Ayesha Kazmi

OWS, Welcome to the War on Terror

In The Political on 11/11/2011 at 18:49

It would be fair to assume that American Muslims are likely breathing a sigh of relief and welcoming the rank and file of Occupy protesters now brought into the folds of the War on Terror – and it’s certainly not because American Muslims enjoy seeing others being put through the wringers of surveillance.

Just shy of two months, Occupy has proven to be the platform where Americans of all backgrounds now come together to engage in long overdue civic dialogue – Occupy’s indisputable shining accomplishment. The interfaith presence at Occupy is one of the most encouraging signals. The “protest chaplains” from Boston, MA have been present since day 1 at Wall Street and are now camping out at Occupy Boston. Occupy Judaism have been at Wall Street, as have Hare Krishna’s been spotted turning up at various camps to provide free vegan food.

A few weeks ago, Occupy Wall Street hosted Muslim Friday services, or Jummah prayers, at Zuccotti Park. The beauty of the event was not only the Imam who in his sermon stated to the listening Wall Street crowds “I’m not here to talk about anything but social justice” but that the live tweets were coming from the Occupy Judaism twitter account.

Following this rush of excitement, one can understand why it was to my dismay when I began to see certain sentiments arising from Wall Street. The Israeli Palestinian conflict, as Ben Lorber so eloquently put it, “continues to be a fault line” at Occupy.

Let me begin by clearing one major misconception. Supporters of Occupy who are pushing the Palestine issue are not doing so because they want to highjack the Occupy agenda. Rather, it is because those who are pushing Palestine are doing so because they’re connecting the issues.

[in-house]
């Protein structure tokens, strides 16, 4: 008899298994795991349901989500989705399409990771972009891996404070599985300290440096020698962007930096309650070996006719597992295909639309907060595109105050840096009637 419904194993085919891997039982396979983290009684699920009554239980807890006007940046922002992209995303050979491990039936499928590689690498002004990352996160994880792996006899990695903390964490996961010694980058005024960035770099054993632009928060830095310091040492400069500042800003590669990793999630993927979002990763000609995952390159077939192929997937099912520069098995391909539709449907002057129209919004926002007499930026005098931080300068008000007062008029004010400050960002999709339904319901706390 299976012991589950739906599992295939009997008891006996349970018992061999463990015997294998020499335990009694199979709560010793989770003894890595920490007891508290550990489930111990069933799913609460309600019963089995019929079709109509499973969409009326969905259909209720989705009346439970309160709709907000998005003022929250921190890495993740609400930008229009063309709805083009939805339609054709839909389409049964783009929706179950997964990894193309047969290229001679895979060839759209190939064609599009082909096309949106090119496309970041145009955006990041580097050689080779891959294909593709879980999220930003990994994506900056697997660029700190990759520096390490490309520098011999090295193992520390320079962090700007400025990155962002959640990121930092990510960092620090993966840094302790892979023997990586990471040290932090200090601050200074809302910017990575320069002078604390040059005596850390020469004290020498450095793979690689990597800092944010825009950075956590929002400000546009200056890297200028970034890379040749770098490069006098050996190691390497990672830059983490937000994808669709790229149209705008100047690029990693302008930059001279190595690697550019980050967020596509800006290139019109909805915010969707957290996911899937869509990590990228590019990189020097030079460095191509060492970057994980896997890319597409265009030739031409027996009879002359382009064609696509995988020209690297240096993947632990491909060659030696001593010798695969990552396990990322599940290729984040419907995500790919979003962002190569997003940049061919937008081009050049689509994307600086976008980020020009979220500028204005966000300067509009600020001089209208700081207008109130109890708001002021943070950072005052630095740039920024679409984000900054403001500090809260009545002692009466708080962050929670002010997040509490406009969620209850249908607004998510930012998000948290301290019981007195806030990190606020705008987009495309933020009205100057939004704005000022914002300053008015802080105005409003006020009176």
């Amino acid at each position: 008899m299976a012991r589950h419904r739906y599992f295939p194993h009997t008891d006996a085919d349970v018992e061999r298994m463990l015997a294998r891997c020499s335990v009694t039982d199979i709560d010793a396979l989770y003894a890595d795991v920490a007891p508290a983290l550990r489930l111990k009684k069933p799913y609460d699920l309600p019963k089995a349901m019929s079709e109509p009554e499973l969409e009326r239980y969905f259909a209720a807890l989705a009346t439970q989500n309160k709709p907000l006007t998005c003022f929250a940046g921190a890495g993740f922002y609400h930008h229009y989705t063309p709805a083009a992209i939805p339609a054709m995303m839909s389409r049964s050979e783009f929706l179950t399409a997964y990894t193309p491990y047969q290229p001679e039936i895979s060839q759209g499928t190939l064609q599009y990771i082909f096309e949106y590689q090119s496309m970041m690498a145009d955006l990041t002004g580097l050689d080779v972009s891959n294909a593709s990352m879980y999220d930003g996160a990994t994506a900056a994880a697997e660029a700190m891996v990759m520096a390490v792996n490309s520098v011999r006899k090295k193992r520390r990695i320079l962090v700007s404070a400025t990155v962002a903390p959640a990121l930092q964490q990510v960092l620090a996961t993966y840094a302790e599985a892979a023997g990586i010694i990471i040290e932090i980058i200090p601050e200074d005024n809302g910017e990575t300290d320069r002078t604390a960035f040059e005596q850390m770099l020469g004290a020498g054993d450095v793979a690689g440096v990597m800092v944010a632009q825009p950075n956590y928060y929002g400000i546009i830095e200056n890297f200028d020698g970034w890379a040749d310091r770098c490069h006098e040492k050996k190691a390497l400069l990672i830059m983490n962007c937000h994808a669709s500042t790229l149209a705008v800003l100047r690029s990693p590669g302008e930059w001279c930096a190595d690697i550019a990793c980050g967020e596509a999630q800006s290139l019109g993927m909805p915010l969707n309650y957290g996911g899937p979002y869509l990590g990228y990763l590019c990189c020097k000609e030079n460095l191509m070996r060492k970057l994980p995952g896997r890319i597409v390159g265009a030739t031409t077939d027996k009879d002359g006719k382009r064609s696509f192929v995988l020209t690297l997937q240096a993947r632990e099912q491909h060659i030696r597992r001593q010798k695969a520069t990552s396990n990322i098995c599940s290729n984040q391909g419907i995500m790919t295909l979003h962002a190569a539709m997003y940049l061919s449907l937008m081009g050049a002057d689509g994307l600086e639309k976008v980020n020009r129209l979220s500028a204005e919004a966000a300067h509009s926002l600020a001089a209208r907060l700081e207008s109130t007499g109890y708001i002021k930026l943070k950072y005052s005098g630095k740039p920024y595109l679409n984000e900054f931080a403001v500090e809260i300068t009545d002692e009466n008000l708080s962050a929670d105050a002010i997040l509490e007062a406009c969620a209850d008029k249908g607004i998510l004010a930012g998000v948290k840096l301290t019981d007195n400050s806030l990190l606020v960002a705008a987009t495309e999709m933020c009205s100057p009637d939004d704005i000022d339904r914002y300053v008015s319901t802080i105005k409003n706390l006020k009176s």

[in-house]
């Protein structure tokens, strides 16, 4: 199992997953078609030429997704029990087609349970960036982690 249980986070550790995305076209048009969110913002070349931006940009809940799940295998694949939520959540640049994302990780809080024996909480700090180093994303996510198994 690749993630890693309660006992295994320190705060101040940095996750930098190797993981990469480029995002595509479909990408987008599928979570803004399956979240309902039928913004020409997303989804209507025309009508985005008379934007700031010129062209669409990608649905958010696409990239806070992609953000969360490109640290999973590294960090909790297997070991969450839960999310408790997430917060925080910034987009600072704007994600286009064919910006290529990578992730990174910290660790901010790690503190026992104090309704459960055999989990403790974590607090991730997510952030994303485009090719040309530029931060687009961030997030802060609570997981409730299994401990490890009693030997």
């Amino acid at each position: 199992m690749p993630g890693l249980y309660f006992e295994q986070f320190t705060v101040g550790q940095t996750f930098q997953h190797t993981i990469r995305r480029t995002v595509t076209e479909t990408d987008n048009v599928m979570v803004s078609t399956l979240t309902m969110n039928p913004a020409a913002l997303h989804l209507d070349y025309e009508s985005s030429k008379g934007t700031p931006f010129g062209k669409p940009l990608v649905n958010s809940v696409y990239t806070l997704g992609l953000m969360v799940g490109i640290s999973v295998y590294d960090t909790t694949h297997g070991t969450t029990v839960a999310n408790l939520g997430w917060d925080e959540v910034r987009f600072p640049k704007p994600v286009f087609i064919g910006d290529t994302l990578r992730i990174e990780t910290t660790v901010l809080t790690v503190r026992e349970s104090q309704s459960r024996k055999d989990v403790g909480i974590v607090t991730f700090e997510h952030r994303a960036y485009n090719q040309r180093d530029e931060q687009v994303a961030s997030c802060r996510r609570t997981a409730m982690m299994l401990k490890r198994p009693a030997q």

Palestine should not be the focal point of Occupy. However, when you talk about the crimes of the American 1%, then talk about all of their crimes. It is correct to point out that Palestine is not the sole external issue to Occupy – but it is the most glaring.

If Occupy wants to talk about the bad behaviours of billionaire Americans, one need not look much further than Sheldon Adelson from Boston, Massachusetts. Currently, Adelson is 8th wealthiest American and 16th wealthiest person in the world and has a reported net worth of approximately $21.5 billion through various casino enterprises and is perhaps best known for his less than palatable business practices and various controversies.

Never heard of him? Try dropping his name in Israel and one might have better luck. Adelson is one of Birthright Israel’s largest donors contributing $25 million annually. Adelson is also one of the major figures responsible for the attack on the Islamic Society of Boston Cultural Centre attempting, unsuccessfully, to shut down the building of the mosque.

This connection is just the tip of the iceberg.

It is worth knowing that the heavy “less-lethal” artillery raining down on Occupy protesters in parts of the United States carry the very same labels as the ones that rain down on Palestinians in the West Bank. The corporations who are selling these “less-lethal” products are certainly making a “killing” in profits these days.

The 1% have haven’t merely secured their wealth domestically over the past 10 years, there has been an entire global campaign functioning simultaneously. Simply put, our fiscal insecurities have resulted from the deaths of people all over the globe. Helena Cobban writes:

“The U.S. military has turned out to be such a force for mayhem in the world in recent years that I can almost not bear to think about it. From Afghanistan, to Iraq, to Pakistan, to Somalia, to Yemen—and now, to Libya… What has the U.S. military brought in its wake?? The collapse of communities, of whole economies, of institutions, and families… Tragedies, wherever you look.”